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June 20, 2002

5 Min Read
Special effects rely on teamwork

thumper.jpg

Designing and producing a special effects resin housing for the Variable Power Thumper Massager required a close relationship between OEM, molder, and color supplier.

Designers are reaching higher and farther these days to differentiate their products in an effort to stand out from the competition. Special effects resins are one way this can be accomplished. A recent project involving metallic flake PC illustrates why this design choice requires a close relationship with manufacturing.

Wellness Innovations' flagship product, the Thumper Professional Massager, had served chiropractors and individuals worldwide as an effective, dependable workhorse for 15 years. When the company developed a new version of the Thumper with additional features, Canadian injection molder Performance Plastics asked supplier Clariant Masterbatches to develop an elegant, special effect color that would give a sleek, new appearance to the massager's tough PC housing.

Wellness Innovations, founded 17 years ago by chiropractor Edward Noble, M.D., supplies chiropractors, massage therapists, sports trainers, and professional athletes with several models of professional-quality, heavy-duty massagers. The new Variable Power Thumper Massager needed a distinct look to differentiate it from the earlier model, many of which still provide dependable service after 15 years of use.

"The older unit is a bone-white color, and Dr. Noble wanted something new for this product that would impress our customers," says Edmond Lau, production manager for Wellness Innovations, which has a manufacturing facility in Markham, ON and a sales and service center in California. "In choosing the color, we looked at several selections, including a blue and a black with a silver metal flake effect. They all looked great but, in fact, the graphite with silver sparkles was the best for the new unit."

With its expertise in engineering resins, Performance Plastics wasn't afraid to tackle a special effects colorant in an already challenging base polymer for the two-piece housing. "We're used to filling needs in specialized areas. After all, we're a custom molder," says Lou Coppa, president of Performance Plastics.

Performance Plastics is located in Toronto, ON. The 19,000-sq-ft facility produces 100 different products with presses that range from 80 to 320 tons. Its 25 employees also provide customers with additional processes such as hot stamping, sonic welding, screen printing, and assembly. "Our strategy is to be a partner with our customer, to provide as much of a turnkey operation as we can," Coppa says. "Where it's justified, we'll even set up a separate line, and we can ship right to the distributor or outlet."

Coppa says that in keeping with this philosophy, Performance Plastics wanted Wellness Innovations' color change to be as easy as possible. "Clariant supplied us with several different colors for Wellness Innovations to evaluate, and the graphite with silver specks was a perfect fit with the product design."

The high-tolerance housing parts are run on a Mitsubishi 320 press with a masterbatch let-down ratio of 4 percent. Says Coppa, "We had to make some changes in how we ran the part. The screw design was particularly important to get the right effect. A low-compression screw should be used with polycarbonate in general, but even more so with the metal fleck because it tends to plasticate more evenly. You have less shear and more even distribution of particles. By its nature, the particle distribution is random, but with the proper process they are spread evenly. Even though we want a degree of uniformity, one of the beauties of working with this kind of special effect is that each unit is unique, almost personalized."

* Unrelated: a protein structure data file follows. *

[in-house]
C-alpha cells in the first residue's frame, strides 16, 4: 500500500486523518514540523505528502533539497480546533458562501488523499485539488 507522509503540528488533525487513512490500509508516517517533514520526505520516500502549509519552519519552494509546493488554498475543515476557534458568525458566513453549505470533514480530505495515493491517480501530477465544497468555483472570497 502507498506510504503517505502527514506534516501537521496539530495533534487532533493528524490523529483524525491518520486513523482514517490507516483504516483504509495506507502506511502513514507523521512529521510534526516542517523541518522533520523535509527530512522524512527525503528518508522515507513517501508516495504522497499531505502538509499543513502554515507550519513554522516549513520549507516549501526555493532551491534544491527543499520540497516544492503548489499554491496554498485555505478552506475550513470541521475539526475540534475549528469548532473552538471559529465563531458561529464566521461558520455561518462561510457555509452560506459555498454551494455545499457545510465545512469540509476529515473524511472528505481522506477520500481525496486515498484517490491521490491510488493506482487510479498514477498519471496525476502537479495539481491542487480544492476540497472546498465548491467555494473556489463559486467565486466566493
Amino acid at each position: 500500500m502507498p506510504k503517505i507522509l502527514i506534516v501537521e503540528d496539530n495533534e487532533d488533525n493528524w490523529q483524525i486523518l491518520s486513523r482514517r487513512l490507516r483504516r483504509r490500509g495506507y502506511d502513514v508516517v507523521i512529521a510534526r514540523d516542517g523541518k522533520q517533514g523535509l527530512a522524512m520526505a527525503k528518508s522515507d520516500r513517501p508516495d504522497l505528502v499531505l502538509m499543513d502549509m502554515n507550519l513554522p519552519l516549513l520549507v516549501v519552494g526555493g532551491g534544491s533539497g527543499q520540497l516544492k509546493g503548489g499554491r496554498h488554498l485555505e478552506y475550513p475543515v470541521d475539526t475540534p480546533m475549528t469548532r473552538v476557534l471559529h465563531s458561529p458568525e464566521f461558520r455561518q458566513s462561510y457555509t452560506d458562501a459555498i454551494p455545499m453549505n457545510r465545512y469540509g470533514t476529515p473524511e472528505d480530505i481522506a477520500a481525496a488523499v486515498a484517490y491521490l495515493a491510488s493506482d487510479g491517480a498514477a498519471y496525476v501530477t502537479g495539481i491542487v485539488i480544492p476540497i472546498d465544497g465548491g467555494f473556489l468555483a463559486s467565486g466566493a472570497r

Maintaining the proper heat is important to prevent the particles from accumulating in the weldlines. "One of the drawbacks to working with this type of special effect is that you can get buildup," Coppa says, "but that was easily handled by lowering the screw speed and the injection rate because of the way these molds are gated." Each part has two gates of .060 by .060 inch, which is quite small for polycarbonate. The total weight of both parts is 672g.

"A lot of our competitors do not have the required technology to work with engineering resins like polycarbonate," says Gary Mercer, Clariant sales representative. "Our ability to produce color masterbatches for multiple resin groups at our Mississauga, ON site enabled us to meet Performance Plastics' requirements. We're constantly on the lookout for difficult applications that have a market."

For the massager, Mercer says Clariant developed a masterbatch with a silver-coated fiber to produce the metal flake effect. "Processing the fiber into the polycarbonate is tricky," he says. "One of the challenges is to maintain particle size because polycarbonate is such a stiff resin, but with our formulation expertise and Performance Plastics' processing experience, the project has gone very well."

Clariant also secured the UL approvals for the unit. Because of the metal-coated fiber, the material had to pass UL's stringent testing for spark and discharge. With the approval process complete, Wellness Innovations will soon begin shipping the new massagers, which feature a variable-speed control and are powered by a high-torque permanent magnet d-c motor. Lau says, "Although the unit has not yet been released, we have shown the test units to our customers, and they all like it as much as we do."


Contact information
Clariant Masterbatches Div.
Charlotte, NC
Juli Williams; (704) 331-7154
www.clariant.masterbatches.com
[email protected]

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